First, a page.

Conventional wisdom holds that technology makes medical care less human, less personal.
But watching patient Wanda Touard with virtual reality goggles on her head and controllers in her hands, exploring the inside of her brain for the first time, gives one the distinct impression that nothing could be more personal than this high-tech tool.
“Unreal! Amazing!” exclaimed Touard as she virtually traveled along the left side of the bulging aneurysm that required her to have brain surgery in November. “This is absolutely weird, but absolutely wonderful. My aneurysm looks like a large sweet potato in the middle of my blood vessels.
"If this technology had been around six months ago, would I have wanted to see this before my surgery? Absolutely!”
If doctors had heard 10 years ago that one day the very same techies who create video games would be changing the face of surgery, it’s doubtful they would have taken the prediction seriously. But these days, a traditional MRI or CT scan just doesn’t tell the whole story.
Brain aneurysms, which look like bulging balloons along the artery, are due to weak arterial walls and can be exceedingly dangerous. If they rupture, an internal brain bleed can be fatal.
That’s why it’s imperative that a neurosurgeon who treats aneurysms has the most optimal view of it before deciding on a course of action.
“This is beyond 3-D printing of the blood vessels and the aneurysm, because with virtual reality, this technology allows me to go inside the blood vessels,” said Dr. Edison Valle, a cerebrovascular neurosurgeon at Ochsner Medical Center.
“I can navigate through the patient’s brain just as I would in surgery," he said.
Doing a "walk-through" ahead of time makes for safer surgery. Seeing the angles of the blood vessels and the depth of the aneurysm helps doctors plan the least invasive and most effective operation, Valle said.
Putting this technology in place at Ochsner was the idea of a neurologist who has a decided affinity for video game technology and the wherewithal to connect tech geeks and medical professionals in an unusual way.
“When I moved to New Orleans, I found out that this place is one of the premiere video game development arenas," said Dr. Korak Sarkar, an Ochsner neurologist. “Twitch is a startup by a founder in Kenner, which televises video games. Amazon just bought this company for slightly under a billion dollars.
"One of the biggest indigenous companies here is called TurboSquid, which is basically an online marketplace for 3-D assets, and one of their co-founders is also on the board of Ochsner," he said.
"Since I go to video game meetups, I acquired some contacts there for people in New Orleans who could do what I wanted them to do and make virtual reality a natural part of the clinical setting.”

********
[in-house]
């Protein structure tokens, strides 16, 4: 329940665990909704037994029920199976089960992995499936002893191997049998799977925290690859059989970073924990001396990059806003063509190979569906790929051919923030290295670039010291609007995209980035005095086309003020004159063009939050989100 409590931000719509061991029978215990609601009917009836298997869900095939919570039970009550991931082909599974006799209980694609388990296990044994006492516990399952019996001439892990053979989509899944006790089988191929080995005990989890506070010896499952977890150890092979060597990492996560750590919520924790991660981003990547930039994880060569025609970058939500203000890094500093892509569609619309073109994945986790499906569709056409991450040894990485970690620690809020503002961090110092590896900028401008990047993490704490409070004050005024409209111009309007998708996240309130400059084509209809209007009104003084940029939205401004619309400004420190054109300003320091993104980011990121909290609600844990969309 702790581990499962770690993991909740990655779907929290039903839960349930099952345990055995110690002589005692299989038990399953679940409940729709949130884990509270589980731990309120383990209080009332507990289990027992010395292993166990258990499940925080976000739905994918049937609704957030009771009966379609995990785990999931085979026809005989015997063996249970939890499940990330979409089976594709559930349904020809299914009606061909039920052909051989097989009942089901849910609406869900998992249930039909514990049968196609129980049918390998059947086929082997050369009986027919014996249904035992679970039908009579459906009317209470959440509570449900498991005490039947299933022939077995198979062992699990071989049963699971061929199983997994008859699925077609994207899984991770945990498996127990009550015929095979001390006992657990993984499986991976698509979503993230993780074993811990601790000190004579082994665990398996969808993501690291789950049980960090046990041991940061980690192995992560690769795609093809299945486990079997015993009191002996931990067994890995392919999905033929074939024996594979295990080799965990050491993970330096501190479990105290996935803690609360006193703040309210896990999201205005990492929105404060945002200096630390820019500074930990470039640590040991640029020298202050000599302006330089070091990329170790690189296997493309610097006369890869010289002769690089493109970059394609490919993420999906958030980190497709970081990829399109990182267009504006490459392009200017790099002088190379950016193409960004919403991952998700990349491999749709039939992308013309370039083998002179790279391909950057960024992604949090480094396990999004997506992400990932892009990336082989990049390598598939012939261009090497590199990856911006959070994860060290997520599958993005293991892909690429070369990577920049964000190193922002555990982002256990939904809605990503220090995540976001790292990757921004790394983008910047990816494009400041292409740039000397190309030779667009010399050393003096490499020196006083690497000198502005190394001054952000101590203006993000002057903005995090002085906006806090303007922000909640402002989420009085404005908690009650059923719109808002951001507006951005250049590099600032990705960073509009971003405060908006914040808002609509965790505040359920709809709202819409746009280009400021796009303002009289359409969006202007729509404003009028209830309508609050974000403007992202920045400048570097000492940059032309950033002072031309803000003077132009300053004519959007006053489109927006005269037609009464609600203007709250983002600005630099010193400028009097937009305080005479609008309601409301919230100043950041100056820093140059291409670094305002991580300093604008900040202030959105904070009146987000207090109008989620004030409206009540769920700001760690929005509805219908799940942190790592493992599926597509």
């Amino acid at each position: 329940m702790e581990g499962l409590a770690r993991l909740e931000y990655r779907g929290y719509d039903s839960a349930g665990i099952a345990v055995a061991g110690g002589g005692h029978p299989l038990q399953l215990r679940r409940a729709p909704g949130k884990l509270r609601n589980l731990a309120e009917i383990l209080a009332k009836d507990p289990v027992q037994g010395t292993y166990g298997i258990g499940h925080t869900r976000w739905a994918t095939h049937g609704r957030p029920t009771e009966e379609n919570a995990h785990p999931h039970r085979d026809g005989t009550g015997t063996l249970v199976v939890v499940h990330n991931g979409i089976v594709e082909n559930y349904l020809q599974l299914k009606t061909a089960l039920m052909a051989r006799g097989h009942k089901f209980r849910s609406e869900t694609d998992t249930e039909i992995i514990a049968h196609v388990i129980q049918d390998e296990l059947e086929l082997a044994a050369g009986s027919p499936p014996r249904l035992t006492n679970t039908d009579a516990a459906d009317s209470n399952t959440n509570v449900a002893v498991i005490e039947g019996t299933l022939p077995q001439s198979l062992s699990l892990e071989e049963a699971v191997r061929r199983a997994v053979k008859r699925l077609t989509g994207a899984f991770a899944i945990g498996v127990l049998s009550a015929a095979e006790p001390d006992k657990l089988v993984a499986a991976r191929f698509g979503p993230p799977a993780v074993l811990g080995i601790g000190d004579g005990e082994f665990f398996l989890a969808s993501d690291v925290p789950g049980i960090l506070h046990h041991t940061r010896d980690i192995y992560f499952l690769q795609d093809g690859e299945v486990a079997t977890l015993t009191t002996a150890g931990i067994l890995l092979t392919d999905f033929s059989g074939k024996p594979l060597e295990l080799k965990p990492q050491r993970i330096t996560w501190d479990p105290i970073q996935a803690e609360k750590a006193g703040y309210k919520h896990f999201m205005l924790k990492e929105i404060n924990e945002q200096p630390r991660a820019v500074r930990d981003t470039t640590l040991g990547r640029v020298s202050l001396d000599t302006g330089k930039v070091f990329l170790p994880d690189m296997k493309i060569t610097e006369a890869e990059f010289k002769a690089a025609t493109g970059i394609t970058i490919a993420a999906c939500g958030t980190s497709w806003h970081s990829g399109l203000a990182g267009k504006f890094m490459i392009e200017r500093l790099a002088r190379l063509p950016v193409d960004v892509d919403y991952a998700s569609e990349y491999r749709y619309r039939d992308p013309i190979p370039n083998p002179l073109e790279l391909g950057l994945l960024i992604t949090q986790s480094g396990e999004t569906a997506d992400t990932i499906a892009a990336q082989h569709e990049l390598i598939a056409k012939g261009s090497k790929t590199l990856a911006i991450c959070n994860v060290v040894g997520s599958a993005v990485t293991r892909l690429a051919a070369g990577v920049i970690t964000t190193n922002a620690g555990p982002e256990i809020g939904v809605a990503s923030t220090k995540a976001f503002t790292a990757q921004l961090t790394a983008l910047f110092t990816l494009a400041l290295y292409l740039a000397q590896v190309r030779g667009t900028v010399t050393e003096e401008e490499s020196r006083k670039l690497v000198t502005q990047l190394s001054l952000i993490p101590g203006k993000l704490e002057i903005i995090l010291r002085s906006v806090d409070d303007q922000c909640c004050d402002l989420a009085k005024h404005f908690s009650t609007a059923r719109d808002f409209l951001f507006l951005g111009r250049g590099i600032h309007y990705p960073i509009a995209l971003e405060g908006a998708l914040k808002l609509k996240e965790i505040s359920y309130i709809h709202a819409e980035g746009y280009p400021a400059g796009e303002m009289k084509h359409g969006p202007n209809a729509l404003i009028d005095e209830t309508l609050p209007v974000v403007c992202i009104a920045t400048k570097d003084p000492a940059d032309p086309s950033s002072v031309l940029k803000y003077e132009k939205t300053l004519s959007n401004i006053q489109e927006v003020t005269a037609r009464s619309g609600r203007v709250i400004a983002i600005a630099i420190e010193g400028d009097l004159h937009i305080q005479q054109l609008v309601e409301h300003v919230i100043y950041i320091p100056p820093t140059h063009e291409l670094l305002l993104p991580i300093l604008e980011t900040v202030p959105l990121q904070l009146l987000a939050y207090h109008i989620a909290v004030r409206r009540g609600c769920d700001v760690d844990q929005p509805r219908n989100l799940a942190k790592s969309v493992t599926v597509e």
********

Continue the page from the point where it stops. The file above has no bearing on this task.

Enter Mike Harris, the lead immersive technology developer in New Orleans at CrossComm, a North Carolina based consultancy which creates mobile applications. It has become his job to turn Sarkar’s dream into a virtual and augmented reality.
“If you can imagine an MRI as a stack of individual slices, you can take that stack and via software pull out all of the salient parts,” said Harris. “You now have a collection of data points that can be used to create a 3-D image, but instead of printing them, we’re bringing them into a virtual environment and allowing the physician to manipulate them any way he chooses."
That can mean virtual reality, with goggles, allowing the wearer to "walk" through his or her own anatomy. Or it can mean augmented reality, in which virtual information is overlaid onto the real world. (Think Pokémon GO, the game everyone played on his phone in which the Pokémon character popped up as part of the real world environment.)
"For medical purposes, we can now overlay digital renderings over the patient’s real anatomy," Harris said. "We now even have augmented reality glasses which project images into your own field of view."
It's all a tremendous help in analyzing the individual cases of patients, the doctor said.
Dr. James Kalyvas, an Ochsner neurosurgeon specializing in spines, foresees such augmented reality aiding spinal surgery in the near future.
By rendering the patient’s spine in 3-D and then superimposing that image on the patient in the correct position on the operating table, surgeons can precisely spot the target area during the operation, Kalyvas said.
Ochsner Hospital is the only facility in the Gulf South using this particular technology, but it's hoped it will soon become the standard of care.
“Has all of this newfangled technology been useful?” asked Valle. “I’m now able to adjust what I thought I could do in a surgery to what I can really do, now that I can see absolutely everything.
"It has blown my mind.”